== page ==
Are mum’s worried about making a fuss?

“We want people to understand that if your baby’s movements are slowing down, there could be something wrong. People are often worried about going into their antenatal unit or calling their midwife because they think they’re being a burden. But I’ve never met a midwife who hasn’t said that she would rather see the same woman 100 times and give her the reassurance she needs, than to see her once and give her that terrible bad news. It’s an awful experience for every single person involved and of course nobody wants it to happen. Remember: the midwives are there whether you go in or not – they aren’t having to go into work just because you’ve called up. You are never a burden.”

  Why do you think women need to trust their intuition and act on any worries?

“Our tagline is ‘empowering mums-to-be with knowledge and confidence’ and that is so important because a mum’s instinct is so strong. Having the confidence in your judgement is key; through pregnancy, through motherhood, through life. It’s about trusting your instincts: if you think that this is the right thing to do, or if you’re worried, then go and get checked. Trust that instinct, even after you’ve had the baby as well. You get advice from every direction and so trusting yourself is really important and really valuable. The mother’s intuition is a very real thing.”

Elizabeth Hutton

  How have you coped?

“Nothing I do now would have happened if I hadn’t lost Toby. When I got the cancer, I knew that I’d been through something before and got through it, so I could do it again. Toby helped me gain a passion for raising awareness and now I can raise awareness of breast cancer as well as Kicks Count. If I got the option, I would not change a thing. When I lost Toby, I had no idea how I was ever going to get through it. But slowly, every day got a little easier. When it did, that’s when I decided to do something that would make a difference. When I got cancer I thought, I’ve just got to get through this bit. Truthfully, I don’t think anything was as bad as being told that Toby didn’t have a heartbeat. Hearing those words were far worse to me than hearing them say ‘yes, it’s cancer’. So going through what I went through with Toby definitely made a difference to how I went through my treatment with cancer.”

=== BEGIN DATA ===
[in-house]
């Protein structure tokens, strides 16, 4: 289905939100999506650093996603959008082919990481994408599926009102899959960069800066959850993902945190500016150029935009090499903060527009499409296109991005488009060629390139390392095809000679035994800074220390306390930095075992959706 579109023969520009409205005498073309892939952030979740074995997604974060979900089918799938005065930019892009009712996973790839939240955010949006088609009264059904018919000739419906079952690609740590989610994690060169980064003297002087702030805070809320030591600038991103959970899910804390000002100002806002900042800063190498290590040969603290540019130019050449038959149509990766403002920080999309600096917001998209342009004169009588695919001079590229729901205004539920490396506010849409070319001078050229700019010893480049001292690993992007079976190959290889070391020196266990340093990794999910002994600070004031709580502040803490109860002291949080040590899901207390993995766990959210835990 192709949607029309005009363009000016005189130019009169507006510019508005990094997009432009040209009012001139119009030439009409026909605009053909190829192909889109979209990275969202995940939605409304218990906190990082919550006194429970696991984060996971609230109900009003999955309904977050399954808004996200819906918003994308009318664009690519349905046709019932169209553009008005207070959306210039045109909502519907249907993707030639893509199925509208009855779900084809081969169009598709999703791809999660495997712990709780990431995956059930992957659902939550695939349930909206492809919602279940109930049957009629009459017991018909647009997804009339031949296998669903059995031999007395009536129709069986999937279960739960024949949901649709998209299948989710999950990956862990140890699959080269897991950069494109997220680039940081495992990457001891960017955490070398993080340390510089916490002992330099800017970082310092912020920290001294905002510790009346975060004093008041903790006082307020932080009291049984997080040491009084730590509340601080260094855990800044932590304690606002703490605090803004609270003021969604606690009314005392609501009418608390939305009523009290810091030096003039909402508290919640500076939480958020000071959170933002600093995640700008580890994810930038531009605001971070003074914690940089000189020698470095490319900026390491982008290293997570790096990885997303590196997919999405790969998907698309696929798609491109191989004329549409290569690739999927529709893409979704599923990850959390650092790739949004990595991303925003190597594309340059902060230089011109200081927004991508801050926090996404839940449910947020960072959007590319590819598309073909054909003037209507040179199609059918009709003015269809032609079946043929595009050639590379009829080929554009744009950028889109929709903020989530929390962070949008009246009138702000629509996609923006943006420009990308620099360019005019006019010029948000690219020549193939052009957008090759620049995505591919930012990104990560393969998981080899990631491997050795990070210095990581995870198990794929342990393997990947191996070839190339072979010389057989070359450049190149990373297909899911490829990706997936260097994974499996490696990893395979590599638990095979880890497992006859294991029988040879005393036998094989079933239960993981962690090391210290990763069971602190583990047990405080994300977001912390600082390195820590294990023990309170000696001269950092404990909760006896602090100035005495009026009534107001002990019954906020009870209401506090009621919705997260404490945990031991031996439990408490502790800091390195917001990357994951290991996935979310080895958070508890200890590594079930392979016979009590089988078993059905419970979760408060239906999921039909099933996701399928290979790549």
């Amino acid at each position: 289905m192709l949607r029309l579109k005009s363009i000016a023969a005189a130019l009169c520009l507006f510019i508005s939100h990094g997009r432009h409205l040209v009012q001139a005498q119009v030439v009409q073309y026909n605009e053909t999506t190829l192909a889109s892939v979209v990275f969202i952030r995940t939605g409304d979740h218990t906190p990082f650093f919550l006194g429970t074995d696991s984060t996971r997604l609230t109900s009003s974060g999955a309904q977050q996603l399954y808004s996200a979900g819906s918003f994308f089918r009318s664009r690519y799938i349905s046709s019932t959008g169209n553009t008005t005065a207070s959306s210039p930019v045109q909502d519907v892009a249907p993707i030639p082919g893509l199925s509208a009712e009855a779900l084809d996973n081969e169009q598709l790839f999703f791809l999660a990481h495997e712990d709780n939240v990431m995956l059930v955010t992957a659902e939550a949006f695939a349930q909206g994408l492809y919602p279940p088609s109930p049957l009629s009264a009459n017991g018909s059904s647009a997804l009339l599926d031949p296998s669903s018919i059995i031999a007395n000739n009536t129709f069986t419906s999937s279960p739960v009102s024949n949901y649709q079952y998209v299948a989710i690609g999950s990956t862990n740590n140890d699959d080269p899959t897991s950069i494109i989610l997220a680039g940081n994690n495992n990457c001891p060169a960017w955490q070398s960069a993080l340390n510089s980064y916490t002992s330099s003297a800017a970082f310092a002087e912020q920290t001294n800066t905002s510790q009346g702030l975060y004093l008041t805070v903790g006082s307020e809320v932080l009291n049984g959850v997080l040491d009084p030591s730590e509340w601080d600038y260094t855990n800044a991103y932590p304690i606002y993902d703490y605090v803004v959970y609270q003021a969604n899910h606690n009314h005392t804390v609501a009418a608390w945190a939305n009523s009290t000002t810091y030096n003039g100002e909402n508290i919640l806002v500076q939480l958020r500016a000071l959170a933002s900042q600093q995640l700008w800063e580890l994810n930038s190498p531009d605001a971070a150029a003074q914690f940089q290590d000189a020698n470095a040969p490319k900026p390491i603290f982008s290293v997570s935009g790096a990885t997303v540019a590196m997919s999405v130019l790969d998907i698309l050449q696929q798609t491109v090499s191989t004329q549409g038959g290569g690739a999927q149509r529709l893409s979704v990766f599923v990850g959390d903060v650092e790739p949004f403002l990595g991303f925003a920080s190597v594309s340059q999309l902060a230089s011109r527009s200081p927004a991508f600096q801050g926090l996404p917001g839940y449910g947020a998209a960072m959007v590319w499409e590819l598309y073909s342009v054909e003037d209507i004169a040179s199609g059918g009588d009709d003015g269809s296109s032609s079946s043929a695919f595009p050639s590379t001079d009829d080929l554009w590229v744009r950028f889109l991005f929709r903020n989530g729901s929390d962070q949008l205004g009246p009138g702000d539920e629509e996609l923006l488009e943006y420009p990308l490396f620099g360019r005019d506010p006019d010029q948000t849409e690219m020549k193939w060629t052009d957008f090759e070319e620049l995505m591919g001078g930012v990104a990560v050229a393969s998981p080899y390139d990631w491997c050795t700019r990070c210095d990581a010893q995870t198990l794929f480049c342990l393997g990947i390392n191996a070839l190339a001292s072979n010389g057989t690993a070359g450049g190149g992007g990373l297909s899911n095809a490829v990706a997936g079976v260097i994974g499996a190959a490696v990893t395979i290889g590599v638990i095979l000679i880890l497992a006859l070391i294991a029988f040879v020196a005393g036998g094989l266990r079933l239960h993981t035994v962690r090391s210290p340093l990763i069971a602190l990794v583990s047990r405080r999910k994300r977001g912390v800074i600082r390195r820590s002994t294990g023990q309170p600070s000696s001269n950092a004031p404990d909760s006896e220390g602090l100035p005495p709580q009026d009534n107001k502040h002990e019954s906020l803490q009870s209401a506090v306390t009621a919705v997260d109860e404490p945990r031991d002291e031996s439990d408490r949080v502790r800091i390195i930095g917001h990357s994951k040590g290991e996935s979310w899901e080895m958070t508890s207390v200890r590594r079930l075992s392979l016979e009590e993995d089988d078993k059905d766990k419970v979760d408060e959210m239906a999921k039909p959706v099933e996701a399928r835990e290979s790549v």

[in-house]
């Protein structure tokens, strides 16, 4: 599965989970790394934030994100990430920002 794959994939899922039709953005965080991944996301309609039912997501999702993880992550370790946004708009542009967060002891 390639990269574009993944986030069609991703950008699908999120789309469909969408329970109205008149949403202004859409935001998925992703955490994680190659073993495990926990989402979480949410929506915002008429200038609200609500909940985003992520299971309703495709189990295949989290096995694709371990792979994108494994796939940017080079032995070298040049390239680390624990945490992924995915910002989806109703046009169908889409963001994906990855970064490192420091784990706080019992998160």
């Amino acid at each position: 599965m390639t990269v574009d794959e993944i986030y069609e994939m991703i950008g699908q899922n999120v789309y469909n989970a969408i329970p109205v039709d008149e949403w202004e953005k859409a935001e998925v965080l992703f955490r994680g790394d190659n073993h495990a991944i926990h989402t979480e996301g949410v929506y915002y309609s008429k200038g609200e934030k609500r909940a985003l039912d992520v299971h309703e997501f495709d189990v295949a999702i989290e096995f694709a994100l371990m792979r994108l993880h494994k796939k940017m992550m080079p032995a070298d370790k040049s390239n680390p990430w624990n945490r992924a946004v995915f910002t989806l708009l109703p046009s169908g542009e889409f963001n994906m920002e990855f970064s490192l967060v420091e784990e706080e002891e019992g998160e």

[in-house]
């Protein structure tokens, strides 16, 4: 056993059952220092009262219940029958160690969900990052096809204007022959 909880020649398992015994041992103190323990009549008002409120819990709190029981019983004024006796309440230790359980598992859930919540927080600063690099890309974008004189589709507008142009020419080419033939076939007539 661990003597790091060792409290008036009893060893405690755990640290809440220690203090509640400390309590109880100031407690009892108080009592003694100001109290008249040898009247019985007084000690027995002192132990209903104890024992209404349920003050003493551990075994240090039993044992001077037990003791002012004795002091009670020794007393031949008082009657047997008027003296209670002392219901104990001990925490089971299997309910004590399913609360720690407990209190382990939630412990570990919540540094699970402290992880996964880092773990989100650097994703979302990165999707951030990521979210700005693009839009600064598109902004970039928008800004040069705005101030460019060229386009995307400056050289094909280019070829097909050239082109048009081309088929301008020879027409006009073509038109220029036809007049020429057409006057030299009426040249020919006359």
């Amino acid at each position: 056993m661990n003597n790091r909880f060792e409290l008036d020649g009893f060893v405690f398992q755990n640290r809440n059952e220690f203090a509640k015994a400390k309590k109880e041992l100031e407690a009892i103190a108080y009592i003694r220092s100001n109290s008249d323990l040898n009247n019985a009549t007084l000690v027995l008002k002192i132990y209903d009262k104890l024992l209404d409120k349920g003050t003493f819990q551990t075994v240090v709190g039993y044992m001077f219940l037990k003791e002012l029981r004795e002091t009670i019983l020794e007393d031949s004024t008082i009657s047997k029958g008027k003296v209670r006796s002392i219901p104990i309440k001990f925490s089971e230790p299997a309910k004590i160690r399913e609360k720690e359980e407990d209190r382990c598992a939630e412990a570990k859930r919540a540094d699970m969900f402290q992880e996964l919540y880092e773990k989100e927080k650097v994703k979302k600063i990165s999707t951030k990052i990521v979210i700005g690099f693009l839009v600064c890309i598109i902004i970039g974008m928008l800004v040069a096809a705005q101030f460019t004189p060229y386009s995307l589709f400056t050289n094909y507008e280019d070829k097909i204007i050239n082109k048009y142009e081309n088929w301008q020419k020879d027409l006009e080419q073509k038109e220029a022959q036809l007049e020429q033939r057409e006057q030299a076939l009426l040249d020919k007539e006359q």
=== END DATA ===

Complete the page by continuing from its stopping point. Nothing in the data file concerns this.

What is your most important piece of advice?

“Every pregnant woman in this country will be given a maternity number, which is usually the maternity unit at the hospital where there are midwives 24 hours a day. That’s the number you call if you think there’s something wrong – even if you’ve got a midwife appointment the next day. One of our biggest messages is to not sleep on it; if you notice something at night, call them. If you notice something at 2am, call them. Don’t wait until 10am the next day or go to sleep. If you can’t find the number, call 111. It’s all about immediate action.”

  What do you think Toby’s legacy is?

“Every pregnant woman in this country will be given a maternity number, which is usually the mA lot of people say that if you save one baby, it’s worthwhile. But I think, if we could have saved one baby, it could have been my baby. Our message has to save a lot of babies, and then I will feel like it’s been worthwhile. Because if it was going to save just one, why did I have to lose my baby? So far, we’ve helped save hundreds of babies and to me, that’s such a worthwhile and important legacy for Toby to have left.”

  What advice would you give to your younger self?

“My biggest lesson would be to keep going through the tough bits. Just keep going, because it does get better. My 18 year old self wouldn’t have believed me, but hey, I have a 13 year old daughter, and I keep saying things like that to her. Right now it seems bad, but it does get better.”

Visit Kicks Count at kickscount.org.uk